The man accused of a violent assault against his grandfather in Penticton said he was the one who was jumped in a “surprise” attack and was just defending himself.
“I was able to push the palm of my hand to his face and hug his arm as I tried to back out. I said something like, ‘Are you trying to surprise me with that?’ There was no discussion, it was on,” said accused Greg Ailles, who added his grandfather hit him about nine times with a pipe that was eventually thrown across the room. “It was a full-out frenzy fight. I was getting punches to the mouth and head.”
Ailles, 38, faces charges of aggravated assault, assault with a weapon, two counts of unlawful confinement, assault causing bodily harm, robbery, theft over $5,000 and possession of a firearm contrary to order. His grandfather, Grant (Sandy) Ailles, earlier testified he was left blind, confined to a wheelchair and in the hospital for six months recovering because of the attack.
Greg told Justice Alison Beames on Tuesday at Penticton Supreme Court that he had been in two arguments with his grandfather, who was 75 years old at the time, leading up to the night of the alleged incident. Defence council Paul McMurray pointed out that Grant had previously testified he was known as a “scrapper” when he played hockey and not one to let something brush by him.
According to the accused, the arguments centred around the fact that Greg had a criminal record. Greg had served two years in jail for an incident in Surrey in 2006 where he was found guilty of a number of charges including criminal negligence causing bodily harm and use of a firearm.
“It was escalating. I was being chewed out like I was trying to pretend I still had some sort of livelihood after prison,” said Greg.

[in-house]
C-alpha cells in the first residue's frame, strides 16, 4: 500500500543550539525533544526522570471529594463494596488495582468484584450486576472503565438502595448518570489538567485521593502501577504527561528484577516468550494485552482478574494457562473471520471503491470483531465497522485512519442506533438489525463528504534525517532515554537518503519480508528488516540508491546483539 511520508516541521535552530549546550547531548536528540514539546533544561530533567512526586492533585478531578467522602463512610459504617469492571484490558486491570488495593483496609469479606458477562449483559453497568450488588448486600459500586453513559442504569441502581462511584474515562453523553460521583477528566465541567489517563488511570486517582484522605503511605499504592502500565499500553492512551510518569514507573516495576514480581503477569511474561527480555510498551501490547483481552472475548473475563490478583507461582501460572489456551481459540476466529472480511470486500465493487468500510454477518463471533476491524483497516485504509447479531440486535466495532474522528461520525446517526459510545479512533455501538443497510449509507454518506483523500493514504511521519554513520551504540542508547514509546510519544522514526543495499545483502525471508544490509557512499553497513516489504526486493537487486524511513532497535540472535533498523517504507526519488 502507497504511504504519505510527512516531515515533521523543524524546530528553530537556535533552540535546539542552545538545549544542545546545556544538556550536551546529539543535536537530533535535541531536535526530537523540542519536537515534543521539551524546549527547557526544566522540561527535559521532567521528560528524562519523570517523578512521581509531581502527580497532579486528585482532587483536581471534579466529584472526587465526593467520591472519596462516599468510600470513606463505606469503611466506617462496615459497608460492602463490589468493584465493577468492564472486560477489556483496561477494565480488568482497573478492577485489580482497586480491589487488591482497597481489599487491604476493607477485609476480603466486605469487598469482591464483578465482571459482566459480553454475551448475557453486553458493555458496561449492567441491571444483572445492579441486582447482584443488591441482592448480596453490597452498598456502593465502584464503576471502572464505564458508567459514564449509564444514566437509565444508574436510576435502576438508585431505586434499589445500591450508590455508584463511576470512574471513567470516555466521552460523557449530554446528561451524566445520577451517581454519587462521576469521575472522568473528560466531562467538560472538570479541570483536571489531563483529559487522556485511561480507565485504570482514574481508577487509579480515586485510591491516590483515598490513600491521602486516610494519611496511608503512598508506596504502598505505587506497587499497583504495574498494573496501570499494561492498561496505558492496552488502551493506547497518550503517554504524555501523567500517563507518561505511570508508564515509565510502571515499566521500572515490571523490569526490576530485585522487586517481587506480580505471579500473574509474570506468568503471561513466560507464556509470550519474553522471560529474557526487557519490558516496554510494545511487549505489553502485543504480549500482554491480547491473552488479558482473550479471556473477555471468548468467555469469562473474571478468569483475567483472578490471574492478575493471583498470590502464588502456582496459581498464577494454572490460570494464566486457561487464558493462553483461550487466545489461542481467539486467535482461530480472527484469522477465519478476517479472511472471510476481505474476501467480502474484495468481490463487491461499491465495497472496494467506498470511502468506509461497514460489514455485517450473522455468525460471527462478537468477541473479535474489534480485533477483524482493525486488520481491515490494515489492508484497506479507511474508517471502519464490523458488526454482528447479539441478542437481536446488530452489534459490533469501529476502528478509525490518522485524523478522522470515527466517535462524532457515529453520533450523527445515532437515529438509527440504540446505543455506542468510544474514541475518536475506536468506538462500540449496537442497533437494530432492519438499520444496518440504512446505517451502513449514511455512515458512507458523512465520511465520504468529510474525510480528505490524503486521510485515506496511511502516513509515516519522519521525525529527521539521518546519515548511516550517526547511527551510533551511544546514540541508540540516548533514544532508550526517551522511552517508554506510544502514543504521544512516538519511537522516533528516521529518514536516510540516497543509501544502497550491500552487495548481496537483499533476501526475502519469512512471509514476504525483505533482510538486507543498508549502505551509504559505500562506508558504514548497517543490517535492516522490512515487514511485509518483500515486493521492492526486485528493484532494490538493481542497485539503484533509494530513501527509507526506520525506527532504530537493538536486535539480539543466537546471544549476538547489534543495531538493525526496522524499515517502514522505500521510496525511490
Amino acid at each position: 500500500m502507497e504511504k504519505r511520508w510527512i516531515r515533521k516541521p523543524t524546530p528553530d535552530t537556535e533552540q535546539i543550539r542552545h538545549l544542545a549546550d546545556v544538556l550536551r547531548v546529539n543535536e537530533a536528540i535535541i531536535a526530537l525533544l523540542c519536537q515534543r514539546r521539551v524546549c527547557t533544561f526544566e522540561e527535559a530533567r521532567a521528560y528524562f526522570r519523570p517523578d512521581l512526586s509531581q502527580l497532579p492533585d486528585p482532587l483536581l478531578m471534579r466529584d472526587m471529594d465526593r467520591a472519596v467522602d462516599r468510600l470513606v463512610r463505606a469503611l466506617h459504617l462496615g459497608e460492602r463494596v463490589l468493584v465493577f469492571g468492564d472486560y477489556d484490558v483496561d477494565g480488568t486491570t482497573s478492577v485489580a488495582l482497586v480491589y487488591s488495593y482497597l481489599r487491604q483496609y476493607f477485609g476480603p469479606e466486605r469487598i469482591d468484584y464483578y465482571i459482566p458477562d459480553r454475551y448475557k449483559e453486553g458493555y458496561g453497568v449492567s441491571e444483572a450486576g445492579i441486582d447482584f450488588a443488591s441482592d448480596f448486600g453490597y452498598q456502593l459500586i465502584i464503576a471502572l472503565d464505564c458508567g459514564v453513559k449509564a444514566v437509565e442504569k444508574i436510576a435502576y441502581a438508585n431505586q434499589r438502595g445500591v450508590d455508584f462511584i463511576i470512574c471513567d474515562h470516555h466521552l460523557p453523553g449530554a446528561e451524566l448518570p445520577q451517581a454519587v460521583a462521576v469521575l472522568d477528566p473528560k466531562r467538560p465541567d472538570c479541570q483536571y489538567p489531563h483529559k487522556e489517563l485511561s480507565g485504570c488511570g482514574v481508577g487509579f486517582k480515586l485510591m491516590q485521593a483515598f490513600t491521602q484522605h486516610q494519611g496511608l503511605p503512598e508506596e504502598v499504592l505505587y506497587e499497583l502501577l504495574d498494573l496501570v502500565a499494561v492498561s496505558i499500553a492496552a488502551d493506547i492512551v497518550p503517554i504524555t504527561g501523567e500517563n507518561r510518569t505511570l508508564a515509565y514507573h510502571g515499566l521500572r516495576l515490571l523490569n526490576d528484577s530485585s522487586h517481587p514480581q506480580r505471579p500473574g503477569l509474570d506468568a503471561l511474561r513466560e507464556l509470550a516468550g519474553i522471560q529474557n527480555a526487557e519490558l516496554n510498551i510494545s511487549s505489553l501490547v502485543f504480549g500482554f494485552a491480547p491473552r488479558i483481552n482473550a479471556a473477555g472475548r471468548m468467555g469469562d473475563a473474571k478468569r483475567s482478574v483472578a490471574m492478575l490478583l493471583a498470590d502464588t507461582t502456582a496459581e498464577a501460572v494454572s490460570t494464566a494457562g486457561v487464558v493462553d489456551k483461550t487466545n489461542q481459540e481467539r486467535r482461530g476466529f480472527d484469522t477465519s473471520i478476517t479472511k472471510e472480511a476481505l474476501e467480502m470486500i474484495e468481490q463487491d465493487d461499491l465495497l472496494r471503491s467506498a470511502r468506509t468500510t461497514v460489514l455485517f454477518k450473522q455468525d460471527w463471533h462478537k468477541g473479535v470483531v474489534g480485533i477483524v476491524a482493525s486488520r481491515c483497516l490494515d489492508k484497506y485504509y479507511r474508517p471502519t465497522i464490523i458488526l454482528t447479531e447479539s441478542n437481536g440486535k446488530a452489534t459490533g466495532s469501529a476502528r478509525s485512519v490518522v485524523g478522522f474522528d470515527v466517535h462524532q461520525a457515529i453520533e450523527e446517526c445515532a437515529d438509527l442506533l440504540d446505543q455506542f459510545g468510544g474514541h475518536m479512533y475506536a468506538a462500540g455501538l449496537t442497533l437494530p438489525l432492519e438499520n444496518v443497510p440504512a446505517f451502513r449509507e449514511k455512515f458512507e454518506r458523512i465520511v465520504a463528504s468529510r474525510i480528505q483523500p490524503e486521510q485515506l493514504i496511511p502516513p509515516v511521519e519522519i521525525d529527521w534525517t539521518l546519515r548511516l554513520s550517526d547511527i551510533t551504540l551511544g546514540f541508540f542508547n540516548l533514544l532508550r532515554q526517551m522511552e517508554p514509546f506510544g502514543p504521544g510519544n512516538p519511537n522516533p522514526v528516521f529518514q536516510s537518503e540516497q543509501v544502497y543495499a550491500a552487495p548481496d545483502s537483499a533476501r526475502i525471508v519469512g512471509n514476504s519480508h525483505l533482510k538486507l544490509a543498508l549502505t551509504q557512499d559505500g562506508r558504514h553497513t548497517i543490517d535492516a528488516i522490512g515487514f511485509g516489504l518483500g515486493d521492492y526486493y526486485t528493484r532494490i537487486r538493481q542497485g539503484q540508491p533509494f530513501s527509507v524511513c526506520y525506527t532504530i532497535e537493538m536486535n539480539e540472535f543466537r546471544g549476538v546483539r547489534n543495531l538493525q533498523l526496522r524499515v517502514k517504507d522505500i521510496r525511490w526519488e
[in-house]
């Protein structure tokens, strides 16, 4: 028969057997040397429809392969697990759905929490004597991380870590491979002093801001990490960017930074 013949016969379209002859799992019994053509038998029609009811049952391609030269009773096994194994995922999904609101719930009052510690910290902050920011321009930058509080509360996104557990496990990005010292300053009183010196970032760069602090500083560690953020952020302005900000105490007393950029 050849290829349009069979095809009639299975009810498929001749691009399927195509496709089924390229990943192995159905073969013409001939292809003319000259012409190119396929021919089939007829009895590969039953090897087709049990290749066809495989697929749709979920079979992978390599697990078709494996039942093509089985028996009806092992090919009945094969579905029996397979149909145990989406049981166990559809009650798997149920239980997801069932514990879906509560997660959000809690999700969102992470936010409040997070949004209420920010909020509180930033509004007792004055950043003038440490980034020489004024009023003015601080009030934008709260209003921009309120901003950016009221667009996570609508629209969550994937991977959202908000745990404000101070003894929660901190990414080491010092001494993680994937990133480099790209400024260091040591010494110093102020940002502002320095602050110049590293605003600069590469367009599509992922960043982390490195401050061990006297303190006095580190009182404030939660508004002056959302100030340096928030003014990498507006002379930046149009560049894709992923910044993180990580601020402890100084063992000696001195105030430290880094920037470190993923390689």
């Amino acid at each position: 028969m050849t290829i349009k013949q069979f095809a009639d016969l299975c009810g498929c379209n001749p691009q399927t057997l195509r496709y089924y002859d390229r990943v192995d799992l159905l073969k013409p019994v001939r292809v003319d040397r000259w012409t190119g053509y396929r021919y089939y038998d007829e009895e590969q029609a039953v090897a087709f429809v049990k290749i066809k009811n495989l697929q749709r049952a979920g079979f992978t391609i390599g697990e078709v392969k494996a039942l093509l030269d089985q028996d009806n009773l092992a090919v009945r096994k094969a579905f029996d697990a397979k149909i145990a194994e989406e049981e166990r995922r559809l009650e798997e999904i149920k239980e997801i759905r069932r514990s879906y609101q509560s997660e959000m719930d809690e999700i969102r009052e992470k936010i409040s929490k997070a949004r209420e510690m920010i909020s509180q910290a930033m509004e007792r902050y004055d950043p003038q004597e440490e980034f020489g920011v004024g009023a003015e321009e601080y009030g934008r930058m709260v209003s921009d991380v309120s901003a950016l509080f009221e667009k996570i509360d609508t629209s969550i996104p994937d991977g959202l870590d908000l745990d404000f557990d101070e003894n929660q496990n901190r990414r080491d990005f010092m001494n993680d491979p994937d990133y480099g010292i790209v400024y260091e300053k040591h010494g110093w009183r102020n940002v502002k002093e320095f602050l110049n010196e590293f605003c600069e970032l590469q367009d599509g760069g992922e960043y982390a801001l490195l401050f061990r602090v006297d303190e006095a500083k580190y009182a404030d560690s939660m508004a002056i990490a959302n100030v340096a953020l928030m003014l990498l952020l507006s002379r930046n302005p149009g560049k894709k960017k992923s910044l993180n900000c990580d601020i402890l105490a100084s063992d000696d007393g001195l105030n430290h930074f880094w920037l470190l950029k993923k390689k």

Greg said his grandfather seemed to be “baiting” him into arguments which he wanted no part of, and on two occasions he had walked away from Grant when things started to get heated.
This led to the confrontation on Dec. 29, 2009. Greg said he was reading a book and felt a little light-headed after consuming two beers and some wine as well as his medication for attention deficit disorder. He said his grandfather was coming up and down the stairs from a room where he was watching hockey and staring at Greg with a “strange look in his eye” and “posturing” at him in the guest room. Greg said he went downstairs to have a smoke and see if he could gauge what was happening with his grandfather and heard his name being called inside a room. He said he swung the door open and was “plowed” in the head with several punches and chops from his grandfather.
Greg said his grandmother, Lois Ailles, came downstairs and he told both of them he was leaving to a convenience store to call the police. He said he received more blows from Grant and retaliated by pushing his grandfather back, giving him five palm strikes to the face, kneeing him in the stomach and hitting him in the groin. Still, he said, the grandfather came at him, hitting him with a metal broom handle and later an organ stool was “smashed” over his head. He denied ever striking Grant with an object. While grappling with his grandfather, he said his grandmother came from behind him, and as he turned his arm “brushed across her face and knocked her glasses off.”
“Because of how violent he was acting, and I wanted to leave, I asked Lois if she could get something to constrain his arms with. She asked if I was sure of that. I thought he was having a stroke or something because he was acting really, really agitated,” said Greg.
He said his grandmother found two cords and passed them over and he tied his grandfather’s forearms to his stomach,. By now, Greg said it was around 2 a.m. and his grandmother told him he needed to not just get out of the house, but out of town. He said he grabbed $40 out of a wallet, got his bags, took off his bloodied socks and shirt and his grandmother handed him the car keys.
The trial is expected to continue on Wednesday.